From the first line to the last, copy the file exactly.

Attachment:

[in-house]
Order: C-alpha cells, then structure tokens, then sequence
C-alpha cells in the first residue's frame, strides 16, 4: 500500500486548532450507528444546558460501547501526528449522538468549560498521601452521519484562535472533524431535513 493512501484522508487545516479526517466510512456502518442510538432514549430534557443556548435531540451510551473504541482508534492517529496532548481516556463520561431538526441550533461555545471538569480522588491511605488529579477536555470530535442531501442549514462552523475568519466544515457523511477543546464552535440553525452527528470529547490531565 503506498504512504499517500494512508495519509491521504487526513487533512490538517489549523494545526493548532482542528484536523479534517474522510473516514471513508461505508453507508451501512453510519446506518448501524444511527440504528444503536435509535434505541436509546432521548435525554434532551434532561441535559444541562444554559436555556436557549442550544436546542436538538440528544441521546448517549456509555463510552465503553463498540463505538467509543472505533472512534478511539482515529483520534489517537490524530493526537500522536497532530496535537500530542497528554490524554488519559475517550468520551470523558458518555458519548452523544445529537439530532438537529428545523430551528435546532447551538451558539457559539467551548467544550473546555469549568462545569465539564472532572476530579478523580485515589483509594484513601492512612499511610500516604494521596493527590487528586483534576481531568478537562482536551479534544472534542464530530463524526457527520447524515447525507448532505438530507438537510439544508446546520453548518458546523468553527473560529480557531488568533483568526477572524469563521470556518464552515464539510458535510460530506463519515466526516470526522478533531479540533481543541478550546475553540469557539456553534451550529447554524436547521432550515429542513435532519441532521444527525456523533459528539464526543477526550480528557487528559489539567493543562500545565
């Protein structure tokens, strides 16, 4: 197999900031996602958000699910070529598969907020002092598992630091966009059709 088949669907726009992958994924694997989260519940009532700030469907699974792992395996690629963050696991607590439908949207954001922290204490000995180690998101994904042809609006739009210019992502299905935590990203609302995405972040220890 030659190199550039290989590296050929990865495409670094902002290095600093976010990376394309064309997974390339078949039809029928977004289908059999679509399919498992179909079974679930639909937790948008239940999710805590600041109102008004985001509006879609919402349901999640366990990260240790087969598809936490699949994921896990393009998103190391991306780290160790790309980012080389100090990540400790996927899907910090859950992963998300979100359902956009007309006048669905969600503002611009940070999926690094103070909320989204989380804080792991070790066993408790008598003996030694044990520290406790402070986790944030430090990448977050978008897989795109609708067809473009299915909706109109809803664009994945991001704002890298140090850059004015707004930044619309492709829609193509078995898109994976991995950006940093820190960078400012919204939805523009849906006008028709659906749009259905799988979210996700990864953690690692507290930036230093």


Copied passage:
[in-house]
Order: C-alpha cells, then structure tokens, then sequence
C-alpha cells in the first residue's frame, strides 16, 4: 500500500486548532450507528444546558460501547501526528449522538468549560498521601452521519484562535472533524431535513 493512501484522508487545516479526517466510512456502518442510538432514549430534557443556548435531540451510551473504541482508534492517529496532548481516556463520561431538526441550533461555545471538569480522588491511605488529579477536555470530535442531501442549514462552523475568519466544515457523511477543546464552535440553525452527528470529547490531565 503506498504512504499517500494512508495519509491521504487526513487533512490538517489549523494545526493548532482542528484536523479534517474522510473516514471513508461505508453507508451501512453510519446506518448501524444511527440504528444503536435509535434505541436509546432521548435525554434532551434532561441535559444541562444554559436555556436557549442550544436546542436538538440528544441521546448517549456509555463510552465503553463498540463505538467509543472505533472512534478511539482515529483520534489517537490524530493526537500522536497532530496535537500530542497528554490524554488519559475517550468520551470523558458518555458519548452523544445529537439530532438537529428545523430551528435546532447551538451558539457559539467551548467544550473546555469549568462545569465539564472532572476530579478523580485515589483509594484513601492512612499511610500516604494521596493527590487528586483534576481531568478537562482536551479534544472534542464530530463524526457527520447524515447525507448532505438530507438537510439544508446546520453548518458546523468553527473560529480557531488568533483568526477572524469563521470556518464552515464539510458535510460530506463519515466526516470526522478533531479540533481543541478550546475553540469557539456553534451550529447554524436547521432550515429542513435532519441532521444527525456523533459528539464526543477526550480528557487528559489539567493543562500545565
């Protein structure tokens, strides 16, 4: 197999900031996602958000699910070529598969907020002092598992630091966009059709 088949669907726009992958994924694997989260519940009532700030469907699974792992395996690629963050696991607590439908949207954001922290204490000995180690998101994904042809609006739009210019992502299905935590990203609302995405972040220890 030659190199550039290989590296050929990865495409670094902002290095600093976010990376394309064309997974390339078949039809029928977004289908059999679509399919498992179909079974679930639909937790948008239940999710805590600041109102008004985001509006879609919402349901999640366990990260240790087969598809936490699949994921896990393009998103190391991306780290160790790309980012080389100090990540400790996927899907910090859950992963998300979100359902956009007309006048669905969600503002611009940070999926690094103070909320989204989380804080792991070790066993408790008598003996030694044990520290406790402070986790944030430090990448977050978008897989795109609708067809473009299915909706109109809803664009994945991001704002890298140090850059004015707004930044619309492709829609193509078995898109994976991995950006940093820190960078400012919204939805523009849906006008028709659906749009259905799988979210996700990864953690690692507290930036230093």